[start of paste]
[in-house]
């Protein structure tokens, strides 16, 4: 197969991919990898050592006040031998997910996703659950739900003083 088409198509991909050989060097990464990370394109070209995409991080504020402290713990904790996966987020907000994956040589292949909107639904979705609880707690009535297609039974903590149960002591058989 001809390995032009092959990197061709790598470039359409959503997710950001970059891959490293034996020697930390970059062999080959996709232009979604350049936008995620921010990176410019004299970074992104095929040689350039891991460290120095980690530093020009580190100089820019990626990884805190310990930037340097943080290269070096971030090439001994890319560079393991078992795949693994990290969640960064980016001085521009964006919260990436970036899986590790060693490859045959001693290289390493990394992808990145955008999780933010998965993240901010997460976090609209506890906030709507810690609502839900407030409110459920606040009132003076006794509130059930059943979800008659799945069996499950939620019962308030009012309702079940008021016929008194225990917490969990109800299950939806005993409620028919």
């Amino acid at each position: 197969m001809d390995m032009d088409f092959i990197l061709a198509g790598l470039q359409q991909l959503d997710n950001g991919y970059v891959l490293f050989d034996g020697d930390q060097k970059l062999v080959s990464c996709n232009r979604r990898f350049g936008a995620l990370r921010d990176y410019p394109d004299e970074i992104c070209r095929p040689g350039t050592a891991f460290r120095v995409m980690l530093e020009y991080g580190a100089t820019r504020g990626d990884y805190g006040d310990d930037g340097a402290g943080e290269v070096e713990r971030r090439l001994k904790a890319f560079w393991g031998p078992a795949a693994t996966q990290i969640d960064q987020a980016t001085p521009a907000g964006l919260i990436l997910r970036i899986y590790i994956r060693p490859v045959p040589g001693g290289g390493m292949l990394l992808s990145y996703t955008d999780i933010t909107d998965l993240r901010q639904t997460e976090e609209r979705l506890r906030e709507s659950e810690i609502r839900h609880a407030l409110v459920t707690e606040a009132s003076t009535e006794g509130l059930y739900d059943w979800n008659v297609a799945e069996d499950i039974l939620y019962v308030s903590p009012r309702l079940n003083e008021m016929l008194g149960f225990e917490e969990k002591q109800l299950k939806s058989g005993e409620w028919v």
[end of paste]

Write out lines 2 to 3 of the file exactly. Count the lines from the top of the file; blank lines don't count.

């Protein structure tokens, strides 16, 4: 197969991919990898050592006040031998997910996703659950739900003083 088409198509991909050989060097990464990370394109070209995409991080504020402290713990904790996966987020907000994956040589292949909107639904979705609880707690009535297609039974903590149960002591058989 001809390995032009092959990197061709790598470039359409959503997710950001970059891959490293034996020697930390970059062999080959996709232009979604350049936008995620921010990176410019004299970074992104095929040689350039891991460290120095980690530093020009580190100089820019990626990884805190310990930037340097943080290269070096971030090439001994890319560079393991078992795949693994990290969640960064980016001085521009964006919260990436970036899986590790060693490859045959001693290289390493990394992808990145955008999780933010998965993240901010997460976090609209506890906030709507810690609502839900407030409110459920606040009132003076006794509130059930059943979800008659799945069996499950939620019962308030009012309702079940008021016929008194225990917490969990109800299950939806005993409620028919």
């Amino acid at each position: 197969m001809d390995m032009d088409f092959i990197l061709a198509g790598l470039q359409q991909l959503d997710n950001g991919y970059v891959l490293f050989d034996g020697d930390q060097k970059l062999v080959s990464c996709n232009r979604r990898f350049g936008a995620l990370r921010d990176y410019p394109d004299e970074i992104c070209r095929p040689g350039t050592a891991f460290r120095v995409m980690l530093e020009y991080g580190a100089t820019r504020g990626d990884y805190g006040d310990d930037g340097a402290g943080e290269v070096e713990r971030r090439l001994k904790a890319f560079w393991g031998p078992a795949a693994t996966q990290i969640d960064q987020a980016t001085p521009a907000g964006l919260i990436l997910r970036i899986y590790i994956r060693p490859v045959p040589g001693g290289g390493m292949l990394l992808s990145y996703t955008d999780i933010t909107d998965l993240r901010q639904t997460e976090e609209r979705l506890r906030e709507s659950e810690i609502r839900h609880a407030l409110v459920t707690e606040a009132s003076t009535e006794g509130l059930y739900d059943w979800n008659v297609a799945e069996d499950i039974l939620y019962v308030s903590p009012r309702l079940n003083e008021m016929l008194g149960f225990e917490e969990k002591q109800l299950k939806s058989g005993e409620w028919v």